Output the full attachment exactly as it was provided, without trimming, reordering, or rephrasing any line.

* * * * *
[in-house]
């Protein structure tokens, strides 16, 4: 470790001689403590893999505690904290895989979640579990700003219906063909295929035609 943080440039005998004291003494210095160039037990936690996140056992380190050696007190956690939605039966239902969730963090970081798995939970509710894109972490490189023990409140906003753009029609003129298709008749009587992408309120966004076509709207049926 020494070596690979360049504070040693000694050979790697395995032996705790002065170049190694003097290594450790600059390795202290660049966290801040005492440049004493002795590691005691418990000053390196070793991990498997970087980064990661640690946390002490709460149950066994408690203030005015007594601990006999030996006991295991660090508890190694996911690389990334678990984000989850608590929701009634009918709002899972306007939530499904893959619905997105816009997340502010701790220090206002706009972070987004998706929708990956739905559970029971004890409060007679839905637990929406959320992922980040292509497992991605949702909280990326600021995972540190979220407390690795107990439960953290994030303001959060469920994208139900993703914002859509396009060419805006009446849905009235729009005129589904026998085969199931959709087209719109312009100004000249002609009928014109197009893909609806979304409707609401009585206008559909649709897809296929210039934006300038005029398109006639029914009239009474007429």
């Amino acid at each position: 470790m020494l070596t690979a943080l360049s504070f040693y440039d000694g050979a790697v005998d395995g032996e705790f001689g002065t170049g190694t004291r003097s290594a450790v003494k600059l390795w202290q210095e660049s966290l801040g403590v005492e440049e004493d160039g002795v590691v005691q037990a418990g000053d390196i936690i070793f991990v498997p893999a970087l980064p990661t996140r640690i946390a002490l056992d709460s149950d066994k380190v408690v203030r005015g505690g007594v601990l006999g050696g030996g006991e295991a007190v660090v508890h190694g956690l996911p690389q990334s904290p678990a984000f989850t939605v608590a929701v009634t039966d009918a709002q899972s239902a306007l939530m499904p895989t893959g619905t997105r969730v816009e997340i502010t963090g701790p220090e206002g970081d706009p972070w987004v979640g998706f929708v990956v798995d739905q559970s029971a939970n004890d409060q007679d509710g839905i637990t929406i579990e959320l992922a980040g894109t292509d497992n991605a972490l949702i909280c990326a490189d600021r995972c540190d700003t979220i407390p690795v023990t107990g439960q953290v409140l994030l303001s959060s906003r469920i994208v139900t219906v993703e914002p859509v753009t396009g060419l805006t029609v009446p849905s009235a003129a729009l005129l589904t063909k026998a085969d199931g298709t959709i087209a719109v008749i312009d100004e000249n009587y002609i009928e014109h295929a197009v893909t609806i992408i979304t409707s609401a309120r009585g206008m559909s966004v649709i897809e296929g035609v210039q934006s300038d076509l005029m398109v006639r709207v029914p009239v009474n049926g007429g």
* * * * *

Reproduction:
[in-house]
């Protein structure tokens, strides 16, 4: 470790001689403590893999505690904290895989979640579990700003219906063909295929035609 943080440039005998004291003494210095160039037990936690996140056992380190050696007190956690939605039966239902969730963090970081798995939970509710894109972490490189023990409140906003753009029609003129298709008749009587992408309120966004076509709207049926 020494070596690979360049504070040693000694050979790697395995032996705790002065170049190694003097290594450790600059390795202290660049966290801040005492440049004493002795590691005691418990000053390196070793991990498997970087980064990661640690946390002490709460149950066994408690203030005015007594601990006999030996006991295991660090508890190694996911690389990334678990984000989850608590929701009634009918709002899972306007939530499904893959619905997105816009997340502010701790220090206002706009972070987004998706929708990956739905559970029971004890409060007679839905637990929406959320992922980040292509497992991605949702909280990326600021995972540190979220407390690795107990439960953290994030303001959060469920994208139900993703914002859509396009060419805006009446849905009235729009005129589904026998085969199931959709087209719109312009100004000249002609009928014109197009893909609806979304409707609401009585206008559909649709897809296929210039934006300038005029398109006639029914009239009474007429």
């Amino acid at each position: 470790m020494l070596t690979a943080l360049s504070f040693y440039d000694g050979a790697v005998d395995g032996e705790f001689g002065t170049g190694t004291r003097s290594a450790v003494k600059l390795w202290q210095e660049s966290l801040g403590v005492e440049e004493d160039g002795v590691v005691q037990a418990g000053d390196i936690i070793f991990v498997p893999a970087l980064p990661t996140r640690i946390a002490l056992d709460s149950d066994k380190v408690v203030r005015g505690g007594v601990l006999g050696g030996g006991e295991a007190v660090v508890h190694g956690l996911p690389q990334s904290p678990a984000f989850t939605v608590a929701v009634t039966d009918a709002q899972s239902a306007l939530m499904p895989t893959g619905t997105r969730v816009e997340i502010t963090g701790p220090e206002g970081d706009p972070w987004v979640g998706f929708v990956v798995d739905q559970s029971a939970n004890d409060q007679d509710g839905i637990t929406i579990e959320l992922a980040g894109t292509d497992n991605a972490l949702i909280c990326a490189d600021r995972c540190d700003t979220i407390p690795v023990t107990g439960q953290v409140l994030l303001s959060s906003r469920i994208v139900t219906v993703e914002p859509v753009t396009g060419l805006t029609v009446p849905s009235a003129a729009l005129l589904t063909k026998a085969d199931g298709t959709i087209a719109v008749i312009d100004e000249n009587y002609i009928e014109h295929a197009v893909t609806i992408i979304t409707s609401a309120r009585g206008m559909s966004v649709i897809e296929g035609v210039q934006s300038d076509l005029m398109v006639r709207v029914p009239v009474n049926g007429g």